Perry states his case for No. 1

Maryland back emerges from obscurity to become leading runner in nation

College Football

September 24, 2001|By Christian Ewell | Christian Ewell,SUN STAFF

From back in the pack to tops in the nation. That's the story with Maryland tailback Bruce Perry, who leads the nation in rushing with 175 yards a game.

Perry's new status comes after a 30-carry, 276-yard performance that included two touchdowns in a 27-20 win over Wake Forest on Saturday. About a month before, Perry was battling with Marc Riley and Jason Crawford to be the featured back in the new offense of Maryland coach Ralph Friedgen.

Heading into the opening game against North Carolina, Friedgen maintained that there would be no feature back. But after Perry's running Saturday, the rookie coach said, "If he keeps running for 275 yards, you can call me a liar."

Faith in the sophomore and Philadelphia native is catching on. Quarterback Shaun Hill said he predicted that Perry would score on the first play of the game on Saturday - "I don't know if it was by chance or if I'm a psychic."

Well, Perry's contributions went far beyond the 80-yard dash on the game's first play of scrimmage. He added 34 receiving yards to the best rushing day since LaMont Jordan's 306-yard outing against Virginia in 1999.

"I'm surprised at the number of carries, but I can't say that I'm surprised at myself," Perry said. "Not to be cocky or brash, but I know what I'm capable of and I just wanted a chance to show it."

As Saturday's game went on, Perry got the ball more and had 17 of his rushes in the second half for 145 yards. Left tackle C.J. Brooks and center Melvin Fowler were the two who stood out in a line that changes as Friedgen tries to play as many guys as possible.

"We thought we could run on these guys," left guard Todd Wike said. "Part of our plan was to come out and attack them right away to establish a physical game. For the most part, we were able to do that."

Six of Perry's 30 carries accounted for 206 of his yards, including gains of 10 yards or more on three of his first four carries in the fourth quarter. The last of those was the 50-yard touchdown that turned out to be the game-winner.

But after looking at the tape yesterday, Friedgen found himself more impressed with Perry's shorter runs. "Just by finishing off the run, he got 5 yards when he should have gotten none."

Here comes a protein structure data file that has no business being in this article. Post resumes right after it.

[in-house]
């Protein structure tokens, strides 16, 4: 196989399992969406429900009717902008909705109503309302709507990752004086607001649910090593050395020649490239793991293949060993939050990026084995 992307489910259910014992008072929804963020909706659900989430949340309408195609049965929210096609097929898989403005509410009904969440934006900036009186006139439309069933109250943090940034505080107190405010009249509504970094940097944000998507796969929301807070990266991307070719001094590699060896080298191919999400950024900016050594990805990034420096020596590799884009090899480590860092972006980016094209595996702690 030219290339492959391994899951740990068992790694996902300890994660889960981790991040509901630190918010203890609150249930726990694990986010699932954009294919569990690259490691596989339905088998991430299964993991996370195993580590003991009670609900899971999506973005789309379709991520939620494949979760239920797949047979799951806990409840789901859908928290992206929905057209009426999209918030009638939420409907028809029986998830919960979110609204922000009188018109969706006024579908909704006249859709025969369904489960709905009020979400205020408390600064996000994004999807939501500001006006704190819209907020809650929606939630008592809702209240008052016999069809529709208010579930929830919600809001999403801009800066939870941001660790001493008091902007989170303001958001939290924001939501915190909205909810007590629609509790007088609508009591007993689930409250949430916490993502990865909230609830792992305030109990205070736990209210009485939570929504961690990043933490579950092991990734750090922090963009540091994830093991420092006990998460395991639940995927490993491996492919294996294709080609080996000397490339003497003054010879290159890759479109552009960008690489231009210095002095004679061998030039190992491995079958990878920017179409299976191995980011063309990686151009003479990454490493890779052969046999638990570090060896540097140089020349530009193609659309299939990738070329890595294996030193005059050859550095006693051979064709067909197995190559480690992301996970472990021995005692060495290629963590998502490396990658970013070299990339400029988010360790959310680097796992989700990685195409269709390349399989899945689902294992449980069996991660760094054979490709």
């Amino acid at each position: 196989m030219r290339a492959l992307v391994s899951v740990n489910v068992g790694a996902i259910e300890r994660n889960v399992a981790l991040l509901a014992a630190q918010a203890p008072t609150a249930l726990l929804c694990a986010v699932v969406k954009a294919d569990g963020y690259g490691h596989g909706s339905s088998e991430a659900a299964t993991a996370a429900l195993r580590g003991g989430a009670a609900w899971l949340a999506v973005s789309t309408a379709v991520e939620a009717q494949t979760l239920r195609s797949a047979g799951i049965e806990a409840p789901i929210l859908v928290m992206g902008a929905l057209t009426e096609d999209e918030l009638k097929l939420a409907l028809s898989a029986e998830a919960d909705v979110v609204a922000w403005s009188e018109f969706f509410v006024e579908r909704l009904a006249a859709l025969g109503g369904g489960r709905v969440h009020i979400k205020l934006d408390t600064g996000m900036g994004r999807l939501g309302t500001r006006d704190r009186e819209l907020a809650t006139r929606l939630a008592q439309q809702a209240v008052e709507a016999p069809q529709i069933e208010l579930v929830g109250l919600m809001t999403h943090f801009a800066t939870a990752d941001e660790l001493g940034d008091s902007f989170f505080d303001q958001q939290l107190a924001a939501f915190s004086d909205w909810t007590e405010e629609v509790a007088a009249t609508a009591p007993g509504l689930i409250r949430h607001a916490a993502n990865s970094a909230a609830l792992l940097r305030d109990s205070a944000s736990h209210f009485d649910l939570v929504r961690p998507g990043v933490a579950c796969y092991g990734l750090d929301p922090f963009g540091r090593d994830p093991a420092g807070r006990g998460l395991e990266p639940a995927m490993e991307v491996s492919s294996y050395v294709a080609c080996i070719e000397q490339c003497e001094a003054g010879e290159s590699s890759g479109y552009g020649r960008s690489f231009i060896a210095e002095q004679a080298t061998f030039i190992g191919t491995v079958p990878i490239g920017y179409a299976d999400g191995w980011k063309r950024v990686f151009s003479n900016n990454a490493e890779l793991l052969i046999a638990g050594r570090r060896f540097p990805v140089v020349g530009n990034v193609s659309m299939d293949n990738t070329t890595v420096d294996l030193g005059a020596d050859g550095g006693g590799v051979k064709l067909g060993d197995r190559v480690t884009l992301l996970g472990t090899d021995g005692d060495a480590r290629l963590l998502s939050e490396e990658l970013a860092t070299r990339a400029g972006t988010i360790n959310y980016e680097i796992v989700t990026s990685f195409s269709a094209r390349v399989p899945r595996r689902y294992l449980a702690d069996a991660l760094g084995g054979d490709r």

That was one of the elements that Perry sought to improve since the Eastern Michigan game on Sept. 8. With Maryland's Sept. 15 game against West Virginia postponed until this weekend, it was curious last Tuesday to hear Friedgen speak of the progress Perry had made.

But in the practices, Perry said he had been working on being more of the workaday player his coach may have envisioned in a bigger package than 5 feet 9, 190 pounds, working through the recurring hamstring injuries that hobbled him in the second of his touchdown runs.

"You practice well, you play well," said Perry, who is also third in all-purpose yardage with 206.3 yards a game. "I just put an emphasis on doing everything right and maintaining consistency in practice. Just trying to be a tough football player."

NOTES: The dominance that Maryland had shown on defense during the first two games was not evident Saturday, but the unit showed its resilience at key moments. Linebacker Mike Whaley and safety Tony Jackson were standouts.

Whaley batted down two passes. The second one didn't matter because Wake Forest eventually got the first down, but the first one - on a fourth-down play deep in Maryland territory - kept the Terps ahead early in the game.

"He was put in a situation and played a good game," Friedgen said of the sophomore, who had six tackles. "He's been playing good for us all year."

Jackson, a senior safety, had 11 tackles and two pass deflections. He also picked up a fumble - forced by Randall Jones on Wake's Anthony Young - that ended a drive into Maryland territory. ...... Contrary to prior reports, a 4-0 start by Maryland would be the school's first since 1995, and the second since 1978. ... Friedgen said that cornerback Curome Cox played well and Dennard Wilson's increased time came because he "was deserving of some time." ... The nicks and bruises include hamstring and rib concerns for Perry, a thigh bruise for receiver Jafar Williams and an ankle sprain for defensive end Durrand Roundtree. All are considered minor. ... Statistically, the Terps are ninth nationally in rushing yardage (245.7) and ninth in scoring defense (10.0).

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